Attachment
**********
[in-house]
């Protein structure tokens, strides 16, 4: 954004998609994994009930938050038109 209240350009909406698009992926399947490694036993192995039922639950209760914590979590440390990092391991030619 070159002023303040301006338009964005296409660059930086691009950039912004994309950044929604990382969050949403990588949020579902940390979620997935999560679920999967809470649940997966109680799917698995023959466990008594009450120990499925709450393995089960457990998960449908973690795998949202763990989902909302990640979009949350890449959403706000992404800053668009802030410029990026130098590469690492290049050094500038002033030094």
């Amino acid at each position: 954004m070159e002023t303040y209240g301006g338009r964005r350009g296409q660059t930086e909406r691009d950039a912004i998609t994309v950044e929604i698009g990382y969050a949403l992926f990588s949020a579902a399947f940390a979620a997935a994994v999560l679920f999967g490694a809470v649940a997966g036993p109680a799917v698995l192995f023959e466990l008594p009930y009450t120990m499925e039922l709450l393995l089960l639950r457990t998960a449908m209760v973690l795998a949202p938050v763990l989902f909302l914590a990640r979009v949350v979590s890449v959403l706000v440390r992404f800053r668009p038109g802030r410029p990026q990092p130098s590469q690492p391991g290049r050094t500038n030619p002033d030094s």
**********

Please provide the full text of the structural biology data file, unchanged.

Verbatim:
[in-house]
């Protein structure tokens, strides 16, 4: 954004998609994994009930938050038109 209240350009909406698009992926399947490694036993192995039922639950209760914590979590440390990092391991030619 070159002023303040301006338009964005296409660059930086691009950039912004994309950044929604990382969050949403990588949020579902940390979620997935999560679920999967809470649940997966109680799917698995023959466990008594009450120990499925709450393995089960457990998960449908973690795998949202763990989902909302990640979009949350890449959403706000992404800053668009802030410029990026130098590469690492290049050094500038002033030094």
């Amino acid at each position: 954004m070159e002023t303040y209240g301006g338009r964005r350009g296409q660059t930086e909406r691009d950039a912004i998609t994309v950044e929604i698009g990382y969050a949403l992926f990588s949020a579902a399947f940390a979620a997935a994994v999560l679920f999967g490694a809470v649940a997966g036993p109680a799917v698995l192995f023959e466990l008594p009930y009450t120990m499925e039922l709450l393995l089960l639950r457990t998960a449908m209760v973690l795998a949202p938050v763990l989902f909302l914590a990640r979009v949350v979590s890449v959403l706000v440390r992404f800053r668009p038109g802030r410029p990026q990092p130098s590469q690492p391991g290049r050094t500038n030619p002033d030094s």